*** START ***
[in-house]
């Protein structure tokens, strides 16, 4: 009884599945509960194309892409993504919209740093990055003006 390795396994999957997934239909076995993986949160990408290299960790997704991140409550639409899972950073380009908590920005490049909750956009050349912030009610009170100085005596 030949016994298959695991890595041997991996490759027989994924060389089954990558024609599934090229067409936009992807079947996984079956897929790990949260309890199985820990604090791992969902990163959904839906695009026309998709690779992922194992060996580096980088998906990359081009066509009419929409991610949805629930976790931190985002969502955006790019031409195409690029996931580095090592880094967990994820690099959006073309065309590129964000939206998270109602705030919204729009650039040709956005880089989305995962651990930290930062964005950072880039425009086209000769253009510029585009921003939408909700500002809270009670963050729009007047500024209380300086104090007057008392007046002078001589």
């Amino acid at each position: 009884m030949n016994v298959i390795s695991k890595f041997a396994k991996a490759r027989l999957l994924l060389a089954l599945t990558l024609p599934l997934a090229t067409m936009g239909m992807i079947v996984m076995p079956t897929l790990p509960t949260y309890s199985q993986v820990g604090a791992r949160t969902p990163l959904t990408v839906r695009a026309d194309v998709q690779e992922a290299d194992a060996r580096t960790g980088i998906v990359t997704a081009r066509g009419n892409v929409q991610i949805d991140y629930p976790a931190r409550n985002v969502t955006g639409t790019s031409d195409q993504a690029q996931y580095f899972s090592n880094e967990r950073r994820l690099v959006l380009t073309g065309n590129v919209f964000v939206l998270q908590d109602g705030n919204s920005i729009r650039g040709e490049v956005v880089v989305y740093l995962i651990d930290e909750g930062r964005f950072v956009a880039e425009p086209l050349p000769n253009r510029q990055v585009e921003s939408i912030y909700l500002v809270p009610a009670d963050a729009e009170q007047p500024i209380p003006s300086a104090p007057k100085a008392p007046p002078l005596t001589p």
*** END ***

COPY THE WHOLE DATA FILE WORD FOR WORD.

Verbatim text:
[in-house]
């Protein structure tokens, strides 16, 4: 009884599945509960194309892409993504919209740093990055003006 390795396994999957997934239909076995993986949160990408290299960790997704991140409550639409899972950073380009908590920005490049909750956009050349912030009610009170100085005596 030949016994298959695991890595041997991996490759027989994924060389089954990558024609599934090229067409936009992807079947996984079956897929790990949260309890199985820990604090791992969902990163959904839906695009026309998709690779992922194992060996580096980088998906990359081009066509009419929409991610949805629930976790931190985002969502955006790019031409195409690029996931580095090592880094967990994820690099959006073309065309590129964000939206998270109602705030919204729009650039040709956005880089989305995962651990930290930062964005950072880039425009086209000769253009510029585009921003939408909700500002809270009670963050729009007047500024209380300086104090007057008392007046002078001589």
């Amino acid at each position: 009884m030949n016994v298959i390795s695991k890595f041997a396994k991996a490759r027989l999957l994924l060389a089954l599945t990558l024609p599934l997934a090229t067409m936009g239909m992807i079947v996984m076995p079956t897929l790990p509960t949260y309890s199985q993986v820990g604090a791992r949160t969902p990163l959904t990408v839906r695009a026309d194309v998709q690779e992922a290299d194992a060996r580096t960790g980088i998906v990359t997704a081009r066509g009419n892409v929409q991610i949805d991140y629930p976790a931190r409550n985002v969502t955006g639409t790019s031409d195409q993504a690029q996931y580095f899972s090592n880094e967990r950073r994820l690099v959006l380009t073309g065309n590129v919209f964000v939206l998270q908590d109602g705030n919204s920005i729009r650039g040709e490049v956005v880089v989305y740093l995962i651990d930290e909750g930062r964005f950072v956009a880039e425009p086209l050349p000769n253009r510029q990055v585009e921003s939408i912030y909700l500002v809270p009610a009670d963050a729009e009170q007047p500024i209380p003006s300086a104090p007057k100085a008392p007046p002078l005596t001589p």